Cover-featured Ted Stern’s anthropomorphic sad-sacks Fuzz & Pluck return in their ongoing nautical quest for wealth and safety with ‘The Moolah Tree’ part 4 and graphic designer Adam Grano ends this volume with a tantalising glance at his ‘$crapbook’…

Whether you’re new to comics, fresh from the mainstream ghettos or just need something new, Mome always promises – and delivers – a decidedly different read. You may not like all of it, but it will always have something you can’t help but respond to. After half a decade it’s here to stay …so why haven’t you tried it yet?

Mome © 2010 Fantagraphics Books. Individual stories are © the respective creator. All rights reserved.

Mome 19: Summer 2010

By various (Fantagraphics Books)
ISBN: 978-1-60699-152-7

Mome is a quarterly compendium of sequential narratives; a magazine that looks like a book, featuring strips, articles, graphic artworks and occasionally interviews from and about a variety of talented, dedicated creators ranging from the internationally renowned to the soon-will-be. It is where the smart kids with the sharpest pencils, shiniest pens, biggest brushes and best software go to play before they blow your minds in great big award-winning graphic novels. It is intense, sometimes hard to read and crafted to the highest production standards. Considered by most to be the successor to Art Spiegelman’s Raw, it doesn’t come out nearly often enough.

Once in awhile, as with this issue, it pushes the envelope of conventional taste and morality so if you are liable to be offended by the depiction of sex acts and adult themes stay away from this volume: The rest of us will just be grown ups without you…

This volume is perfect for newcomers to jump aboard as four continuing features (Fuzz & Pluck, Almost Sound, Nothing Eve and Devil Doll) all take a break. The Summer magic begins here with a glorious and challenging fantasy from The Partridge in the Pear Tree (Shaun Partridge on his tax return) & Josh Simmons (don’t miss his superb graphic novel House) as a troubled woman lands in a baffling Never-land of institutionalised racism and joins a disquieting pixie child in a hunt for ‘The White Rhino’…

Animator and cartoonist Olivier Schrauwen returns with another panchromatic hard-centred extravaganza in ‘The Imaginist’ and comics super-star Gilbert Hernandez opens the black and white section with ‘Roy in “Who Are Your Heroes; What Are Your Heroes?”’ a boldly excessive progression that examines the cultural landscape which shaped the jolly reprobate from Love and Rockets.

‘Evelyn Dalton Holt’ by D.J. Bryant is based on the Steve Ditko story “Driven to Destruction” and delivers a witheringly painful, sexually explicit neo-noir psycho-thriller that will delight all fans of hard-edged fiction, whilst Tim Lane’s ‘Hitchhiker’ offers a far gentler surprise behind its tense edgy monochrome façade.

‘Vote Lily at the Dog Show’ by Conor O’Keefe is simply stunning: classic watercolour fantasy with a modern sensibility as a talking wren goes searching for his lost mate at a county fair aided by the gamin Deidre, a worthy successor to Little Nemo himself: surreal, nostalgic, winningly compulsive…

The black and white history lesson ‘The Spiritual Crisis’ of Carl Jung’ by animator Robert Goodin is a surprisingly tasty confection, dry and sharp and this edition ends with another multi-media delight from T. Edward Bak, who continues his graphic fascination with historic Russia and 18th century German naturalist Georg Wilhelm Steller, with part 3 of ‘Wild Man Chapter 2: A Bavarian Botanist in St. Petersburg, part’ and as ever the tome is graced with a selection of incidental drawings by Kaela Graham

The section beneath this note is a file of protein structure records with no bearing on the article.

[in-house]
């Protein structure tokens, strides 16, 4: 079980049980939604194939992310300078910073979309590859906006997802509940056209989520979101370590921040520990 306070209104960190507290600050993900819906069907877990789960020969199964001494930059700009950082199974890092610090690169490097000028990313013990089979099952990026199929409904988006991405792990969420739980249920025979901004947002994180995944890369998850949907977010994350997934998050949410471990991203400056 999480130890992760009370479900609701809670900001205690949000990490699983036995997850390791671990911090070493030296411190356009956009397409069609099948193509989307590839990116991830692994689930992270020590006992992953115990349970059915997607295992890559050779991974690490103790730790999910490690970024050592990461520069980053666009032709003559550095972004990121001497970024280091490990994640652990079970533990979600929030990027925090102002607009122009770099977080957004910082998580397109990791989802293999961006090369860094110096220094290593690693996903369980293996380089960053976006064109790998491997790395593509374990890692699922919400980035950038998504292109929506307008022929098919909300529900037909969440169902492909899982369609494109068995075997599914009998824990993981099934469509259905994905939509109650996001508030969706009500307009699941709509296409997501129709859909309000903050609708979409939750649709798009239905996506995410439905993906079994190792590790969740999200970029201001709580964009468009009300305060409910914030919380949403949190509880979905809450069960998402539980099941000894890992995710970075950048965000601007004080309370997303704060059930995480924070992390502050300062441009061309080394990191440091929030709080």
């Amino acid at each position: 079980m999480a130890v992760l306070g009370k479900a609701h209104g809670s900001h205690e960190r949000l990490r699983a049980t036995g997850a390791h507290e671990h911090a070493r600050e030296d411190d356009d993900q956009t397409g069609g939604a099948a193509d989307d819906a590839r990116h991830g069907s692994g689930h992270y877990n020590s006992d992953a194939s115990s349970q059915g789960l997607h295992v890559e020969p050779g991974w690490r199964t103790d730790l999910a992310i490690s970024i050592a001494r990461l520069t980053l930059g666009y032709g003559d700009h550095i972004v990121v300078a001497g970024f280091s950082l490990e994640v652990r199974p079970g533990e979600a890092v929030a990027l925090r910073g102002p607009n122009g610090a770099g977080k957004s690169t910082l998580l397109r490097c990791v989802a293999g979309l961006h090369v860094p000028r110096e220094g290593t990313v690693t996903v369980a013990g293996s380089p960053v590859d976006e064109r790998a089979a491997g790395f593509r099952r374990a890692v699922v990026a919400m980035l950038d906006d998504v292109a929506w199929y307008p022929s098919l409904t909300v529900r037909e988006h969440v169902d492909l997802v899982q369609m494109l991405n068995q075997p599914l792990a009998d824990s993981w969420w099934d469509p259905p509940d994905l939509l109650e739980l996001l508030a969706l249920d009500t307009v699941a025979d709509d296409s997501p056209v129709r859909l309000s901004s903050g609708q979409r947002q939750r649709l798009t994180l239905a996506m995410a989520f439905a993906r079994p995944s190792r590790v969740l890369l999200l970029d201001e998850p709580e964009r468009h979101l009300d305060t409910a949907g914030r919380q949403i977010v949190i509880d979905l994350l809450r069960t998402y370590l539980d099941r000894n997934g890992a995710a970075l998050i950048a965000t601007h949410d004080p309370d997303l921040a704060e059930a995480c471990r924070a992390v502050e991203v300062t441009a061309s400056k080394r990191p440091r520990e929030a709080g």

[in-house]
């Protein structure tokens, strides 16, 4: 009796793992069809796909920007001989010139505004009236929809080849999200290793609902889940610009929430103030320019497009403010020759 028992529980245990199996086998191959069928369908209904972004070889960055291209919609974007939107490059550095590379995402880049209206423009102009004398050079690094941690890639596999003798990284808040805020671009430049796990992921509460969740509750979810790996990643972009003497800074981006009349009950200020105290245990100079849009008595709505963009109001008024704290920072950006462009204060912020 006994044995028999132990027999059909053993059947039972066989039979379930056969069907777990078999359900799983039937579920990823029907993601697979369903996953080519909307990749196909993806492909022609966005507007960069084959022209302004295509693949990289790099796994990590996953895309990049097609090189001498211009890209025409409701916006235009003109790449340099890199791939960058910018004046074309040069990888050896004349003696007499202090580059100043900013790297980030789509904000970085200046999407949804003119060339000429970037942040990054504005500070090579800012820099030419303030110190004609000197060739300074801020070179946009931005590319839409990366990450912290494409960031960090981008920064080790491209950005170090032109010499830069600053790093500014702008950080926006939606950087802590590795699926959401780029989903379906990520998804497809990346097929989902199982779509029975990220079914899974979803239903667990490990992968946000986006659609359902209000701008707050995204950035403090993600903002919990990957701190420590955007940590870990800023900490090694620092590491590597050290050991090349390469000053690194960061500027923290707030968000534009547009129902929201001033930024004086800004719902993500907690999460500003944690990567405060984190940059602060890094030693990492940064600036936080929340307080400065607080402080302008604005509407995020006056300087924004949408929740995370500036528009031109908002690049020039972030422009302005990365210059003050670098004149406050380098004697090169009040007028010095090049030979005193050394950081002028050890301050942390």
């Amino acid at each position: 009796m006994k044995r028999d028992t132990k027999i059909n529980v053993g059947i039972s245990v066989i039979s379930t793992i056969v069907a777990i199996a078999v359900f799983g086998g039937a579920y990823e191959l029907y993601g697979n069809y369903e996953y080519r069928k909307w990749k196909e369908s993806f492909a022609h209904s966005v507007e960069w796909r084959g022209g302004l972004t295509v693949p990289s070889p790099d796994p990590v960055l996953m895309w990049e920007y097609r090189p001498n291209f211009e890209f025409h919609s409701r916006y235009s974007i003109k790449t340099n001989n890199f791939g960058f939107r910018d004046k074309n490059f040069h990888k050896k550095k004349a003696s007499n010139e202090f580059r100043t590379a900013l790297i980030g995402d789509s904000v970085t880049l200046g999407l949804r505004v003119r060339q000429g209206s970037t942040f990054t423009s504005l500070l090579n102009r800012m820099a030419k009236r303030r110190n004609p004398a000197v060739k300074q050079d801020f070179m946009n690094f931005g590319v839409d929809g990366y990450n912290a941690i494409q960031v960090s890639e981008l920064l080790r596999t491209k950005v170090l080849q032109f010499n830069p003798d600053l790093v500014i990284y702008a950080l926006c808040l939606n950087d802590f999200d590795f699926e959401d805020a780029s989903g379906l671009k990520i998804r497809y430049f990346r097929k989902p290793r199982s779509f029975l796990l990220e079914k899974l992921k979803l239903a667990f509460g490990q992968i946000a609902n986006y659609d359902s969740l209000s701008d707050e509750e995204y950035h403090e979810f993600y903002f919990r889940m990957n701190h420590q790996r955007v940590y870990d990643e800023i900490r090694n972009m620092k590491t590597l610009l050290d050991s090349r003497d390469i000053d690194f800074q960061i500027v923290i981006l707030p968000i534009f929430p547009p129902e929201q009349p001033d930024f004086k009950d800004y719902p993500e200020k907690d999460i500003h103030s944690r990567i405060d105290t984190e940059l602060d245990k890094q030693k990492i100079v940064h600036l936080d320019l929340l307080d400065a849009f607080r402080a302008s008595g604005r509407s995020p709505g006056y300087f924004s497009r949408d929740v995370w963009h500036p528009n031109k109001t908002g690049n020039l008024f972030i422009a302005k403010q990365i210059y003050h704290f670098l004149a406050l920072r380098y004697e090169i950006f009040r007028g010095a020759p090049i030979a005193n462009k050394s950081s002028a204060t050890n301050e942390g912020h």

Whether you’re new to comics, currently searching beyond the mainstream or just want something fresh; these strips and this publication will always offer a decidedly different read. You may not like all of it but Mome will always have something you can’t help but respond to. Why haven’t you tried it yet?

Mome © 2010 Fantagraphics Books. Individual stories are © the respective creator. All Rights Reserved.

Mome volume 17: Winter 2010

By various (Fantagraphics Books)
ISBN: 978-1-60699-152-7

Mome is more magazine than book and features strips, articles, graphic artworks and occasionally interviews from and about a variety of talented, dedicated creators ranging from the internationally renowned to the soon-will-be… It is intense, occasionally hard to read and crafted to the highest production standards. Considered by many to be the successor to Art Spiegelman’s seminal Raw, it doesn’t come out nearly often enough.

This volume features the long-awaited conclusion of Paul Hornschemeier’s melancholic masterpiece ‘Life With Mr. Dangerous’; which has been an unmissable delight since the very first issue, as well another gripping instalment of T. Edward Bak’s pictorial biography of Georg Wilhelm Steller, the German naturalist who roamed the far Northern climes in the 18th century. Here with ‘Wild Man Chapter 2: A Bavarian Botanist in St. Petersburg, part 1’, things take a decidedly colourful turn as we glimpse the wild rover’s intriguing childhood.

Before that however Rick Froberg astounds with his sporadically placed monochrome visual essays ‘Foresight’, ‘Solidarity’, ‘Privacy’ and ‘Altruism’, Dash Shaw (see The Unclothed Man in the 35th Century AD) teams up with Tom Kaczynski to create a fantastic cyber-nightmare science-fiction story, ‘Resolution’ and Laura Park amuses and moves with her subtly enchanting ‘On the Bus’.

Animator and cartoonist Olivier Schrauwen concocts a stunning surreal saga in ‘Chromo Congo’ parts 1& 2, Sara Edward-Corbett delivers an astoundingly lovely aquatic escapade in ‘Zzzzz’, and Renée French continues the haunting and disturbing ‘Almost Sound’, whilst Ted Stern’s anthropomorphic sad-sacks Fuzz & Pluck return in the second part of their nautical misadventure ‘The Moolah Tree’ and the eighth part of Wolfgang’s ‘Nothing Eve’ follows them.